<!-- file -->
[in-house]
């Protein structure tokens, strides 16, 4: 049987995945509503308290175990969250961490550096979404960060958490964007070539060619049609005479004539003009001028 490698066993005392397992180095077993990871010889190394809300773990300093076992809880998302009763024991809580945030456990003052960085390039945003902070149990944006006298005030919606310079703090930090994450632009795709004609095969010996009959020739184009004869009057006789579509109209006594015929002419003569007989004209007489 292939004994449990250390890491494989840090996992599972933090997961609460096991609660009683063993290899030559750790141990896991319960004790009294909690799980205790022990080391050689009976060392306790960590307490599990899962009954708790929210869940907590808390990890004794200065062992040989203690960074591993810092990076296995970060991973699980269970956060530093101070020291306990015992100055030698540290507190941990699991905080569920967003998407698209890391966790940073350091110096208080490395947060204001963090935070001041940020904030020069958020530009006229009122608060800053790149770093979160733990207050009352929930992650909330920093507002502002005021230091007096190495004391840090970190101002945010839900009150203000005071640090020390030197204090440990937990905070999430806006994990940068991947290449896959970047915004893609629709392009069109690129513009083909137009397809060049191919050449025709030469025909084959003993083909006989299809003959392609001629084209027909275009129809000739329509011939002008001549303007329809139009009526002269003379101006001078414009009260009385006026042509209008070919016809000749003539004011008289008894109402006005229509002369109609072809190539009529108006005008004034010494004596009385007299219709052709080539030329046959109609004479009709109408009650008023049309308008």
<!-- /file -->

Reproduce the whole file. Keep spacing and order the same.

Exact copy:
[in-house]
């Protein structure tokens, strides 16, 4: 049987995945509503308290175990969250961490550096979404960060958490964007070539060619049609005479004539003009001028 490698066993005392397992180095077993990871010889190394809300773990300093076992809880998302009763024991809580945030456990003052960085390039945003902070149990944006006298005030919606310079703090930090994450632009795709004609095969010996009959020739184009004869009057006789579509109209006594015929002419003569007989004209007489 292939004994449990250390890491494989840090996992599972933090997961609460096991609660009683063993290899030559750790141990896991319960004790009294909690799980205790022990080391050689009976060392306790960590307490599990899962009954708790929210869940907590808390990890004794200065062992040989203690960074591993810092990076296995970060991973699980269970956060530093101070020291306990015992100055030698540290507190941990699991905080569920967003998407698209890391966790940073350091110096208080490395947060204001963090935070001041940020904030020069958020530009006229009122608060800053790149770093979160733990207050009352929930992650909330920093507002502002005021230091007096190495004391840090970190101002945010839900009150203000005071640090020390030197204090440990937990905070999430806006994990940068991947290449896959970047915004893609629709392009069109690129513009083909137009397809060049191919050449025709030469025909084959003993083909006989299809003959392609001629084209027909275009129809000739329509011939002008001549303007329809139009009526002269003379101006001078414009009260009385006026042509209008070919016809000749003539004011008289008894109402006005229509002369109609072809190539009529108006005008004034010494004596009385007299219709052709080539030329046959109609004479009709109408009650008023049309308008």